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review

Sigma Rear Brake Light

1
£9.99

VERDICT:

1
10
The Sigma Rear Brake Light is a great idea, but in practice it fails to deliver any benefit
Weight: 
7g

The Sigma Rear Brake Light is a great idea, but in practice it fails to deliver any meaningful benefit.

Cars have brake lights. Huge, bright things, powered by a massive battery, that let other users of multi-ton vehicles know they are slowing down. Mounted up high as well as down low, they cut through the dark, fog and rain and work very well to alert others. They work so well, it's law to have them.

And yet people still run into the back of cars that are braking, many, many times a day. It's commonplace on UK motorways for drivers to use their amber hazard lights as an extra warning, and some new cars are coming with brake lights that flash under heavy braking, to warn following drivers that this is no ordinary slowdown. So a mixed bag: car brake lights are A Good Thing, but even with endless power on tap, and many square meters of space to fill up with light-emitting sources, they aren't perfect.

Then there's bikes. Increasingly people (self included) run lights on bikes in the daytime. Modern LED's are so small, light, bright and long-lasting that they are now viable for use on day-long rides in bright sunshine, where they greatly aid visibility in high contrast situations - for example cycling through an area of overhanging trees with sunlight lancing down through the gaps. As most cyclists are also motorists we all know how a sudden ray of sun hitting a windscreen - even a crystal-clear one - can momentarily decrease or obliterate your perception of other road users. Sometimes even with masses of care and attention you cannot anticipate this happening, and we've all had the shock of suddenly seeing a cyclist from inside a moving car.

So the advent of mega-bright 'daytime' rear lights like the highly regarded Lezyne Micro Drive, the Hope District or the See.Sense is to be applauded. I don't have stats, but I know having seen a fellow cyclist out in bright sunshine using a Lezyne like mine that they work. And at night effective lights are a legal requirement - no issues there.

> Read our latest rear light reviews 

Sigma Rear Brake Light - in place 2.jpg

Into this ever-brighter space enters the Sigma Brake Light: A brake light, for a bicycle. Sigma aren't the first to do a light like this: iLumenox have had an almost identical product out for two years. The product video is cheesy cycling advert gold. Do seek it out. What the Sigma Brake Light purports to be is "a simple little light with a big purpose, safety. Just clip this light on your rear brake cable and it will help alert anyone behind you that you are slowing down. Perfect for kids, commuters, and group rides!". There's no 'science' here. No details, no specifications, beyond using a tiny button cell and being good for 100,000 'braking processes'. But the claim is made that it brings 'safety', and will 'help alert anyone behind you'. Anything's better than nothing, right?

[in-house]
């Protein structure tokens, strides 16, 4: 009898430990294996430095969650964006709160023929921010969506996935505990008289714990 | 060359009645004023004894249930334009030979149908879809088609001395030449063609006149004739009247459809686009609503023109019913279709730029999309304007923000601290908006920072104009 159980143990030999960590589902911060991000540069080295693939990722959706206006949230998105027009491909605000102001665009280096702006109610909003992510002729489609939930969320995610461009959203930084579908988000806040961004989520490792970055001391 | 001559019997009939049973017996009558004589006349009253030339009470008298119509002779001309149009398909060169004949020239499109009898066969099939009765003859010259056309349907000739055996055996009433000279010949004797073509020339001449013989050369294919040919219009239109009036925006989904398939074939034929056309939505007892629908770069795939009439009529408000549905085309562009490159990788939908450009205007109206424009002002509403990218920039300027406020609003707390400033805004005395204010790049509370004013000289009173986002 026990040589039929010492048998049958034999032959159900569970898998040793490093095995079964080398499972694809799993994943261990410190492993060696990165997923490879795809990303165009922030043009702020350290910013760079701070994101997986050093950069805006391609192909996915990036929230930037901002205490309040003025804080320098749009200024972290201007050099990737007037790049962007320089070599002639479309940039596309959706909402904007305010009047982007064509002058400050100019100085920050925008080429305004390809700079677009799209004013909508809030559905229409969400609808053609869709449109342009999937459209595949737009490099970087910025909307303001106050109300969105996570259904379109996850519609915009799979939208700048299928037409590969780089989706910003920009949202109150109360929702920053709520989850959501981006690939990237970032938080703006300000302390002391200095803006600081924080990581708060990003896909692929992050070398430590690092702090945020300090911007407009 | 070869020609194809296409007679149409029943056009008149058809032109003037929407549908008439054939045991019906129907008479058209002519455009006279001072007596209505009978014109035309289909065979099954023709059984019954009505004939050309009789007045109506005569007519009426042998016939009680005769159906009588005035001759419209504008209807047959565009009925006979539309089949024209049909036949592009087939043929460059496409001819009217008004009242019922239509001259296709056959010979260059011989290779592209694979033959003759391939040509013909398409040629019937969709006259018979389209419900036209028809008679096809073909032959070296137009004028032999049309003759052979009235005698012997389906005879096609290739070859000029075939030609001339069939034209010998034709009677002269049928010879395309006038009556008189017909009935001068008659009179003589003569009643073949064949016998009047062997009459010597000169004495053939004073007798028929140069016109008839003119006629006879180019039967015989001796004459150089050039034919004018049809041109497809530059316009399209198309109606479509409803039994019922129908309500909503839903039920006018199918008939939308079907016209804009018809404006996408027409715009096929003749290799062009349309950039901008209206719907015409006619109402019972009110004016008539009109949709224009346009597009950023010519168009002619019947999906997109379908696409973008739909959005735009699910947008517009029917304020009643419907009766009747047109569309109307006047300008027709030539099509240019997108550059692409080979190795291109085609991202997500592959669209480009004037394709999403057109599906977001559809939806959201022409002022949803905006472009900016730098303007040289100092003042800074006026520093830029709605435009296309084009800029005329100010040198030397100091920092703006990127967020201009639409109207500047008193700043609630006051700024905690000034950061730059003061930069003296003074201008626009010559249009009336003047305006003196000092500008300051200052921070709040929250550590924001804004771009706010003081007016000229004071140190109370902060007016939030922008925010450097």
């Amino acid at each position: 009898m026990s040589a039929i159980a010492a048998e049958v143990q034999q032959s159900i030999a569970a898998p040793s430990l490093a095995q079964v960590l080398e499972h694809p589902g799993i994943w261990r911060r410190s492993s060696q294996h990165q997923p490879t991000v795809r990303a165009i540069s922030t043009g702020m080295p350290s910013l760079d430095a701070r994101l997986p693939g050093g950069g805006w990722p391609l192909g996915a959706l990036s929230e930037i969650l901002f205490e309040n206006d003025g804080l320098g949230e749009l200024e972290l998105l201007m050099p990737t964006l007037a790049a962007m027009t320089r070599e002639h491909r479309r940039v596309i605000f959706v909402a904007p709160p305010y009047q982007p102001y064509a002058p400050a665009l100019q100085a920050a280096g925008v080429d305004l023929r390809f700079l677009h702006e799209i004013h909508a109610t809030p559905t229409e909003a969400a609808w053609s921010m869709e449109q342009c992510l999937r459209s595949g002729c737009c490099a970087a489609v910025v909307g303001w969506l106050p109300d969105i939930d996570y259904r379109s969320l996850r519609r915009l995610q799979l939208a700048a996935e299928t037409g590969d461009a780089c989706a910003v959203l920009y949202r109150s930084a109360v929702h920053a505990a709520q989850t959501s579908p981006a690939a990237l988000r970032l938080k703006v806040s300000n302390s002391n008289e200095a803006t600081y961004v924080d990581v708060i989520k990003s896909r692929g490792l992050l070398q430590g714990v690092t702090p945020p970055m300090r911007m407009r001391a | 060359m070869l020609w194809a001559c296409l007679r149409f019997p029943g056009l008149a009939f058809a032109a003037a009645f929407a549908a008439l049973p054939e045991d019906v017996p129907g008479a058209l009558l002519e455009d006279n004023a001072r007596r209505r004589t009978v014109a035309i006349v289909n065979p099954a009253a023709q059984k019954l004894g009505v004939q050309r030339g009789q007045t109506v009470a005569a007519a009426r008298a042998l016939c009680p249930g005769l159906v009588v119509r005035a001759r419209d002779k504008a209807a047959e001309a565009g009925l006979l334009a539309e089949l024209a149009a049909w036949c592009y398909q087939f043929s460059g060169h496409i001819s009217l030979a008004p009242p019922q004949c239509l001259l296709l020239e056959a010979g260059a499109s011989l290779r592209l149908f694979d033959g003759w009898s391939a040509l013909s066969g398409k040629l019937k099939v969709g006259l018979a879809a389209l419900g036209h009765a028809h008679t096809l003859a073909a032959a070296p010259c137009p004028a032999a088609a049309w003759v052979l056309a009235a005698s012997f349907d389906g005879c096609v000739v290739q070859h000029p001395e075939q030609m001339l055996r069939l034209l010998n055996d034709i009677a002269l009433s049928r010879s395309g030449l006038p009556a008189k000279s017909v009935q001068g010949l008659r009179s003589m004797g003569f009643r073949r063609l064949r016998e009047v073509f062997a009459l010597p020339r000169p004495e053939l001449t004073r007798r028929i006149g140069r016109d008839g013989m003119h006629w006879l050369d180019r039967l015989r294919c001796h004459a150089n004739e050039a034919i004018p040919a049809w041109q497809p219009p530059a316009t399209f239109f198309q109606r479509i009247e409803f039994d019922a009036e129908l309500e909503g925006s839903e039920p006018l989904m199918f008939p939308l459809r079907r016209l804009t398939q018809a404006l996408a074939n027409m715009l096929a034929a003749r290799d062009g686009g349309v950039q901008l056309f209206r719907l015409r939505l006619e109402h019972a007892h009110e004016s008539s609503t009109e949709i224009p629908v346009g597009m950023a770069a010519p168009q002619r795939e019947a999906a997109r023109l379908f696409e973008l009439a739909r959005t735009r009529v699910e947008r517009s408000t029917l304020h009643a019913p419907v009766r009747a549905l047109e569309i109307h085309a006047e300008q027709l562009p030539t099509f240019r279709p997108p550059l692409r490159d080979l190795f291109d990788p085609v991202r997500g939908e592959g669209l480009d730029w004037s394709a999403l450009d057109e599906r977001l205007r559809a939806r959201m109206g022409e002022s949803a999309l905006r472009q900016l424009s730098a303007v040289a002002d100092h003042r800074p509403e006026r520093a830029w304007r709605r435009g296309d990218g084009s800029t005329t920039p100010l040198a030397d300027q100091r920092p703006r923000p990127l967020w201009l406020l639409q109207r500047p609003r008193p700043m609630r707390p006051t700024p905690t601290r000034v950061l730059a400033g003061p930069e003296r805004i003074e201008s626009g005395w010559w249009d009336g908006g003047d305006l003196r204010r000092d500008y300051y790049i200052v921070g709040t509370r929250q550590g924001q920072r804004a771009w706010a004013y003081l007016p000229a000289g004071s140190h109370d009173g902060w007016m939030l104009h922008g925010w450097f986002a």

Fitting for purpose

Sigma Rear Brake Light - size 2.jpg

The instructions state you need 25mm of bare cable visible to fit the light. On five test bikes ranging from low-end Tektro to Dura-Ace it was a mixed bag that depended on caliper design, pad wear, rim width and the like. The light simply clamps onto the exposed inner brake cable using a 2.5mm Allen key. Curvey brake arms make it tricky, and there is some faffing with balancing barrel adjuster position against cable clamping to get a reliable fit. One fitting was (in hindsight) a bit tight, and the light exploded into pieces on the first decent squeeze. Fortunately it was reassembled complete following a detailed search of the garage floor. Once installed the lights' presence was indiscernible from normal brake lever feel.

Fit for purpose?

So does the Sigma Brake Light 'work'? In the absence of any quantifiable proofs, we are left to make our minds up based on observable factors coupled with gut feel. In this case, my firm opinion and that of my clubmates is that this device is not fit for purpose.